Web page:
Dan Zarlenga: Night Visions
I have been curating the exhibitions at The Dark Room Photo Gallery and Wine Bar for a year and a half, and I am pretty excited about the next exhibit opening on Friday, June 3rd (more info in the link above). Dan Zarlenga: Night Visions has the ability to appeal to a really wide audience, with some stunning images of landscapes that you are likely to never have seen in exactly this way.
“Under the dark cloak of night, the world becomes an open palate upon which you can play with light in new and creative ways. When it comes to photography, daylight is merely an option.”
Installation video 1 (measuring the space and discussing the sequence of images):
Installation video 2 (mounting the show):
My Curator’s Statement:
Landscape photography is one of the medium’s venerable genres. It is also one that tends to idealize the subject no matter the art historical or technical approach. From Timothy O’Sullivan’s awe-inspiring virginal vistas, to Steichen’s Mamaroneck Pond, to Ansel Adams’ previsualized wizardry, this has always been true. Even some modern “landscape photographers”, like Andreas Gursky, idealize the non-uniqueness of open spaces by distilling out everything extraneous from a scene. Dan Zarlenga carries on this tradition in his work; a photographic auteur, he skillfully employs post-processing techniques to blend several images into the single ideal vision that he has for his photographs. Though his editing process is technically similar to that of many contemporary artists, like Beatte Gütschow, Dan pursues a grander statement with his landscapes, much more akin to the aforementioned Adams.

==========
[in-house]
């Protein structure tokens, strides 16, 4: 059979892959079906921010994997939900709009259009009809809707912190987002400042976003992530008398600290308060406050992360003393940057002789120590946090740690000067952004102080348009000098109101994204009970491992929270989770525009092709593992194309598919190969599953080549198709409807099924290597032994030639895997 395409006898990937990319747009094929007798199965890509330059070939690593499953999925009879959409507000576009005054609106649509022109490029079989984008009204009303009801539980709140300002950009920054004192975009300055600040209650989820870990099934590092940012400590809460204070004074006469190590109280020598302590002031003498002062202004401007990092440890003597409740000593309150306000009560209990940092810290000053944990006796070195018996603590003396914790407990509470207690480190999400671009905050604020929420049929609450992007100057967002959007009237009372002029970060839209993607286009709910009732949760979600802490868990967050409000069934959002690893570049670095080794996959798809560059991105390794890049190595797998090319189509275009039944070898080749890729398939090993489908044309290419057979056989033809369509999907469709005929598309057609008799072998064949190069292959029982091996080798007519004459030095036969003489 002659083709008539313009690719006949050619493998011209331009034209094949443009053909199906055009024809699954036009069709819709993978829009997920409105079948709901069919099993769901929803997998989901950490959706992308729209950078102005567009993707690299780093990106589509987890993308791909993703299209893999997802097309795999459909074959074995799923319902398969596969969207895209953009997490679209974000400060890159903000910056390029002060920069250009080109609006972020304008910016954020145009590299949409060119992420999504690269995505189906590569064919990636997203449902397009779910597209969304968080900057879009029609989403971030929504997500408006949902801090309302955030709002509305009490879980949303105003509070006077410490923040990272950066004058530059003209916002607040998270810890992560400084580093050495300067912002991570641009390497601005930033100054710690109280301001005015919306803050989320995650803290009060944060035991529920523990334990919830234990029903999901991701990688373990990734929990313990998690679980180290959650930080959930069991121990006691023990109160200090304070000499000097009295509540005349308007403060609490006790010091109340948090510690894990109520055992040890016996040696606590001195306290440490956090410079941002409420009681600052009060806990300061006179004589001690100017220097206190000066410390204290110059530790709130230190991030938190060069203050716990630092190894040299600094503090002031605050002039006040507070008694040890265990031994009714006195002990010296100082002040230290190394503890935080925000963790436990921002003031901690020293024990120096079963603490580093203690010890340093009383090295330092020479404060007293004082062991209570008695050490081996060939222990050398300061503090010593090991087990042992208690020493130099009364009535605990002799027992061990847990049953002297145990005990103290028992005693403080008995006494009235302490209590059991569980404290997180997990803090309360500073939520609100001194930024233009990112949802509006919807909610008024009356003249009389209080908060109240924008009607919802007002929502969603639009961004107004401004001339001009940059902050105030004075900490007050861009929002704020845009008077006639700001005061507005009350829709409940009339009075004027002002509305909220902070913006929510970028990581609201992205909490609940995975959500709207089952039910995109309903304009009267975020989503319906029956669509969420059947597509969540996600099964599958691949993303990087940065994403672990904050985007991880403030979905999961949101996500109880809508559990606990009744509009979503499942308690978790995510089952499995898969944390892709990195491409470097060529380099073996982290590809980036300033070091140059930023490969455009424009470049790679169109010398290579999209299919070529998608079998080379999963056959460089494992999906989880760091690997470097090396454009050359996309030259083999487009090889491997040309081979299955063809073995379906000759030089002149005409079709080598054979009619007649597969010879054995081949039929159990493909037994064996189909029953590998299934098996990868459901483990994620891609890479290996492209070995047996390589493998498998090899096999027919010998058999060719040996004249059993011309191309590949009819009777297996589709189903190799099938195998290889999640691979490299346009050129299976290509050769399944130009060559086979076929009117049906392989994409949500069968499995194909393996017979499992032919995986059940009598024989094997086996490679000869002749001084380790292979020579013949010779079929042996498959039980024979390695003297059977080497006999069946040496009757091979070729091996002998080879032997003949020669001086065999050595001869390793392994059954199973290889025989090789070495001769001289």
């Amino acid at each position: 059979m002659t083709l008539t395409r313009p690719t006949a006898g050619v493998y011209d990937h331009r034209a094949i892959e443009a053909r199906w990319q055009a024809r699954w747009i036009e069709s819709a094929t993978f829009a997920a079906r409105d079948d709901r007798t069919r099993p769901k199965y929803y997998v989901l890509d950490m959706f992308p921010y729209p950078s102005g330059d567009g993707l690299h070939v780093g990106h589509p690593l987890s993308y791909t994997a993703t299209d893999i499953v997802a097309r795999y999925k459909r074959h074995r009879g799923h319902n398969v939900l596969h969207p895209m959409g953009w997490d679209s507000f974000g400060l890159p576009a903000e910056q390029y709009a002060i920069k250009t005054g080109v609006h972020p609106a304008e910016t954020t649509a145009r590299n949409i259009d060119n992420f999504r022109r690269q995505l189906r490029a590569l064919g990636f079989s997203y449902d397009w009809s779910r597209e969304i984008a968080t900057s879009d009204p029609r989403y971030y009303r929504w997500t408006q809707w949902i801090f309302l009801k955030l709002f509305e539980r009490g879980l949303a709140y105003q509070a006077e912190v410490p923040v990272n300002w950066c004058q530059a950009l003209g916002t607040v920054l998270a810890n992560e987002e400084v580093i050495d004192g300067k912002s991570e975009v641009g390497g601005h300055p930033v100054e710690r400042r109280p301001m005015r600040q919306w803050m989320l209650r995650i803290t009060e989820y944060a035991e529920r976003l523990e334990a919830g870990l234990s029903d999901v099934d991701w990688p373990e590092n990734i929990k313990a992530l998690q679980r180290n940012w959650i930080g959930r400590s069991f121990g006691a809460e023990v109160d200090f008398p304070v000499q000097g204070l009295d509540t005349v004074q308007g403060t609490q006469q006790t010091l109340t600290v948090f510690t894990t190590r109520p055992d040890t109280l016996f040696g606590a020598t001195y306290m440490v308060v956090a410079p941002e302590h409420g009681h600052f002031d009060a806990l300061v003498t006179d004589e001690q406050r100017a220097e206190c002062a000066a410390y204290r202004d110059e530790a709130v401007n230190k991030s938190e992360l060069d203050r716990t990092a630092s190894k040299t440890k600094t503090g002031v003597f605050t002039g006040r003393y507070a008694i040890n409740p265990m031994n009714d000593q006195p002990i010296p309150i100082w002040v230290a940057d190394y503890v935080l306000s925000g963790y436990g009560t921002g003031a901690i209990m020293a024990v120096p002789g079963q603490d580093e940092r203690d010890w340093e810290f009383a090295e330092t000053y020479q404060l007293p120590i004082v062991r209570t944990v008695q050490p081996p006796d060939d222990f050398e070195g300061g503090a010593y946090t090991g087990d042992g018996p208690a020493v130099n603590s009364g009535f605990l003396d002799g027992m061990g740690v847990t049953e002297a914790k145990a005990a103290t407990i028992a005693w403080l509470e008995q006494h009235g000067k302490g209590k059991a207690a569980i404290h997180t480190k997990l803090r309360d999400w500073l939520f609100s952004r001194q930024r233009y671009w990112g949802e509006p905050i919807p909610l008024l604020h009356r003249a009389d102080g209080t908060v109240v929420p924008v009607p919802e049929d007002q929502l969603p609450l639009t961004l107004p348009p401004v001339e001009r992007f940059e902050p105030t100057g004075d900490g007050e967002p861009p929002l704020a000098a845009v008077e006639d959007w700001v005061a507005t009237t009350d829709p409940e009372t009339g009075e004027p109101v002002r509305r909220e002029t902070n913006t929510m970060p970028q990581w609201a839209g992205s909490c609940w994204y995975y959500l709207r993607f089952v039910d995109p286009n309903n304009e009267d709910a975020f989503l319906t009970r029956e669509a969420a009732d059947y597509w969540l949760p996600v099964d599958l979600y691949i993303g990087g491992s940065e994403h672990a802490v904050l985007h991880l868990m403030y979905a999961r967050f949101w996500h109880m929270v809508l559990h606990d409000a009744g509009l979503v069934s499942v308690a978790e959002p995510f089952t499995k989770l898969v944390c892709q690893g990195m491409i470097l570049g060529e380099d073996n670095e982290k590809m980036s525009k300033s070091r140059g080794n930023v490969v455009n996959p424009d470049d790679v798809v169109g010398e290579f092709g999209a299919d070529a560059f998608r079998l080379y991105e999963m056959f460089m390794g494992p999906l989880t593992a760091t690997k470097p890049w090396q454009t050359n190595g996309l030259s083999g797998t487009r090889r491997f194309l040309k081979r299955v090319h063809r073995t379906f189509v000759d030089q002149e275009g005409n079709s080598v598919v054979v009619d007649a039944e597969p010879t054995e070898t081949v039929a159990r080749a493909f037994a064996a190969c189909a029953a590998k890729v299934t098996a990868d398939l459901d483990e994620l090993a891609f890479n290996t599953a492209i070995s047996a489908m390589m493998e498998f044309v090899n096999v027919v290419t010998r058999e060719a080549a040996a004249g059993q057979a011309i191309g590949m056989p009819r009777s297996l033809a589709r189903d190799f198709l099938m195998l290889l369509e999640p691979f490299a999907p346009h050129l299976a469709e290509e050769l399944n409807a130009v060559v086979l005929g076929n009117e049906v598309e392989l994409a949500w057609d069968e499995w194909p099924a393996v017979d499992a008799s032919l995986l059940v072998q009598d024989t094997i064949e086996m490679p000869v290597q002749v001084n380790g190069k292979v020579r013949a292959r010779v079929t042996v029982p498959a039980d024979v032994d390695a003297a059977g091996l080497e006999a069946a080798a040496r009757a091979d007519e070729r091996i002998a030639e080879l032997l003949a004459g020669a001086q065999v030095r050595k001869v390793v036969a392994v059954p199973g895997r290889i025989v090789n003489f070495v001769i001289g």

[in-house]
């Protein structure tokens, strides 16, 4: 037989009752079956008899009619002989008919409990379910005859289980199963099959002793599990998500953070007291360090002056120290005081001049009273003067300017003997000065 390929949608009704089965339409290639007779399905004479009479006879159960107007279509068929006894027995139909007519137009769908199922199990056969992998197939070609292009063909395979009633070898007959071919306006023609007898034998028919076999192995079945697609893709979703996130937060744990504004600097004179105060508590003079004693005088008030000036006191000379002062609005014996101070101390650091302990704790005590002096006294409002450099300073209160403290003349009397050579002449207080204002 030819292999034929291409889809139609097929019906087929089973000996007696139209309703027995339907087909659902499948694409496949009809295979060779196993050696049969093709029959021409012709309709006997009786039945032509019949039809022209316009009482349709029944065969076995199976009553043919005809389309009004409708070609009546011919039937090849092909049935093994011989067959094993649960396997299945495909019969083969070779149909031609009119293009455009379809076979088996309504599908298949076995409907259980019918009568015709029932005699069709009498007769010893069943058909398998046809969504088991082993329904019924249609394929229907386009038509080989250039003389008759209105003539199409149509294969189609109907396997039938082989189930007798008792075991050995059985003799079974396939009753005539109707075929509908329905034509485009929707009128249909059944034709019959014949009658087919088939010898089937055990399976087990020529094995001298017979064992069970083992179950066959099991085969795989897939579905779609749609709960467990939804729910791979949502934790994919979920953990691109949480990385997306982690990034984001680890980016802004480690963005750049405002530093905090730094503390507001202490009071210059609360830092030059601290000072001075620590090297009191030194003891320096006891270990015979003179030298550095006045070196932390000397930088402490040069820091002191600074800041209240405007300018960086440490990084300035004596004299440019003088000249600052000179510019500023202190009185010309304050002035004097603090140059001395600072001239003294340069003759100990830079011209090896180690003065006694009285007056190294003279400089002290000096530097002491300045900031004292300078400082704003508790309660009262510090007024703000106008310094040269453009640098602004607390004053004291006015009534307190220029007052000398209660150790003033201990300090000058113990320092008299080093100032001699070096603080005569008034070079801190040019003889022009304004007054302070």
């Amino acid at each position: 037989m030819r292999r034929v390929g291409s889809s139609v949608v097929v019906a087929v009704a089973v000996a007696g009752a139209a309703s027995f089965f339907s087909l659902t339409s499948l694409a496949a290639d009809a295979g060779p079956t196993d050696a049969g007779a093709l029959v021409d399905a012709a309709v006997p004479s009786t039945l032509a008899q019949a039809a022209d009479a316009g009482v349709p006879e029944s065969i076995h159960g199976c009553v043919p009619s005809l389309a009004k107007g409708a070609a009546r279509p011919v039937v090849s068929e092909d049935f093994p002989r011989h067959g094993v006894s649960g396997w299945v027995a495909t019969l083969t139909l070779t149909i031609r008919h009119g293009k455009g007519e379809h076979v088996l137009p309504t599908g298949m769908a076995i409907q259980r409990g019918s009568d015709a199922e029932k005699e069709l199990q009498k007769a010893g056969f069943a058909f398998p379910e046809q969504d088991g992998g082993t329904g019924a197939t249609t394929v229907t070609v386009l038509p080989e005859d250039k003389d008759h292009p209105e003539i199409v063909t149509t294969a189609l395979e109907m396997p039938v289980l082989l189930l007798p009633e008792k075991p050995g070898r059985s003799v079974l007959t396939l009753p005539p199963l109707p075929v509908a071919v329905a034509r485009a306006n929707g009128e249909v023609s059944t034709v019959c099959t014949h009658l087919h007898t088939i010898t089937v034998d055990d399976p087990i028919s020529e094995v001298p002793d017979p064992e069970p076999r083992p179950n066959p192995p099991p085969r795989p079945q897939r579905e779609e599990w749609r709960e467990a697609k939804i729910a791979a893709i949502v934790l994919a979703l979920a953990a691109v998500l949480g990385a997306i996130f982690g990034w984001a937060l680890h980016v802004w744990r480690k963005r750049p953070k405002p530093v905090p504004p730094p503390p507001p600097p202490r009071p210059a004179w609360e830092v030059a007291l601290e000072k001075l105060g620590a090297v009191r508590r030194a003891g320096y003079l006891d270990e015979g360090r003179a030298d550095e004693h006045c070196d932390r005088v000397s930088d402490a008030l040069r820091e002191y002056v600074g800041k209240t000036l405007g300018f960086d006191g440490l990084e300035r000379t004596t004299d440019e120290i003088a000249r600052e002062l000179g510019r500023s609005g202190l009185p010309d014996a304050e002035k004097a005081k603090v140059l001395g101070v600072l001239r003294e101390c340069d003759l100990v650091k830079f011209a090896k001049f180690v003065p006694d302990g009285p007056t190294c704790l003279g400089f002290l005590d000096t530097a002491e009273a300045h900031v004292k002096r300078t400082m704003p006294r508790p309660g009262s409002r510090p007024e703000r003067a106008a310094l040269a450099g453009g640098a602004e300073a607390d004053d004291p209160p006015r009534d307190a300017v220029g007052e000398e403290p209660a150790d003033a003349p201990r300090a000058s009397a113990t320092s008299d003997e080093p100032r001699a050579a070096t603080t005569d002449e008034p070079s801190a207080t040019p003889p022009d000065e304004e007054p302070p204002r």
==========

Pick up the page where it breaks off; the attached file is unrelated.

Traditionally, time of day (not night!) and environmental conditions have been the two most regulating factors for determining when landscape photographers conduct their work. Zarlenga breaks a bit from what has come before in this way. Certainly, very few photographers have thought to present the Missouri landscape using nighttime long exposures combined with light painting, which lends a reverent, almost mystical, quality to the pictures. That so many stars can be seen so close by, is probably surprising enough for many St. Louisans.
Dan Zarlenga’s Night Visions is a visual ode to the natural world’s nocturnal state, but it is also an illustration of the technological advantages digital photographers have over their film counterparts and an example of how artists continue to push the boundaries of photography in new directions. Digital manipulation is often criticized by photographic traditionalists, but what is photographic truth in the face of artistic truth? After all, like photographer Stephen Shore said, “…a photographer solves a picture more than composes one.”
Installation video 3 (some final touches):